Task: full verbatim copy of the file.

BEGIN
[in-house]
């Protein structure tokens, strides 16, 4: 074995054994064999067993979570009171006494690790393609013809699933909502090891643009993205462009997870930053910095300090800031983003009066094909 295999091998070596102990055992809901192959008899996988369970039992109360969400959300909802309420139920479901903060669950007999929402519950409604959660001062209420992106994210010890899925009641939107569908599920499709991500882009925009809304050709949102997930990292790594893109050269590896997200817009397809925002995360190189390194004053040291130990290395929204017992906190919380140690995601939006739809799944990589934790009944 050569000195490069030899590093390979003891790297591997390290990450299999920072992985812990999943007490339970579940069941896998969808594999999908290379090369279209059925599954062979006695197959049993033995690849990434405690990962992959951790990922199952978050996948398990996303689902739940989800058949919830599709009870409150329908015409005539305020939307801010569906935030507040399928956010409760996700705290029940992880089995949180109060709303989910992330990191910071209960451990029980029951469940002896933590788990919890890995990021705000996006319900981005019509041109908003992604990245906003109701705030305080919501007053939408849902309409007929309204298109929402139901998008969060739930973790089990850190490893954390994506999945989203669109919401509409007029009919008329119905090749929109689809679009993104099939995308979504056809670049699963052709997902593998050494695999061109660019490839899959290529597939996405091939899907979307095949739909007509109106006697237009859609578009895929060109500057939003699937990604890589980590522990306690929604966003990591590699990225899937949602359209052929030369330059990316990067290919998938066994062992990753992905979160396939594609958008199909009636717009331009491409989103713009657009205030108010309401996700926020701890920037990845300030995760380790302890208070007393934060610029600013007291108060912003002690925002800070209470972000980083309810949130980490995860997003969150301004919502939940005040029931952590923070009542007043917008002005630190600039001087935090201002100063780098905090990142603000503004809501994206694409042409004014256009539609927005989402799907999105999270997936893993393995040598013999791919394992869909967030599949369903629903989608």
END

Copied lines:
[in-house]
């Protein structure tokens, strides 16, 4: 074995054994064999067993979570009171006494690790393609013809699933909502090891643009993205462009997870930053910095300090800031983003009066094909 295999091998070596102990055992809901192959008899996988369970039992109360969400959300909802309420139920479901903060669950007999929402519950409604959660001062209420992106994210010890899925009641939107569908599920499709991500882009925009809304050709949102997930990292790594893109050269590896997200817009397809925002995360190189390194004053040291130990290395929204017992906190919380140690995601939006739809799944990589934790009944 050569000195490069030899590093390979003891790297591997390290990450299999920072992985812990999943007490339970579940069941896998969808594999999908290379090369279209059925599954062979006695197959049993033995690849990434405690990962992959951790990922199952978050996948398990996303689902739940989800058949919830599709009870409150329908015409005539305020939307801010569906935030507040399928956010409760996700705290029940992880089995949180109060709303989910992330990191910071209960451990029980029951469940002896933590788990919890890995990021705000996006319900981005019509041109908003992604990245906003109701705030305080919501007053939408849902309409007929309204298109929402139901998008969060739930973790089990850190490893954390994506999945989203669109919401509409007029009919008329119905090749929109689809679009993104099939995308979504056809670049699963052709997902593998050494695999061109660019490839899959290529597939996405091939899907979307095949739909007509109106006697237009859609578009895929060109500057939003699937990604890589980590522990306690929604966003990591590699990225899937949602359209052929030369330059990316990067290919998938066994062992990753992905979160396939594609958008199909009636717009331009491409989103713009657009205030108010309401996700926020701890920037990845300030995760380790302890208070007393934060610029600013007291108060912003002690925002800070209470972000980083309810949130980490995860997003969150301004919502939940005040029931952590923070009542007043917008002005630190600039001087935090201002100063780098905090990142603000503004809501994206694409042409004014256009539609927005989402799907999105999270997936893993393995040598013999791919394992869909967030599949369903629903989608």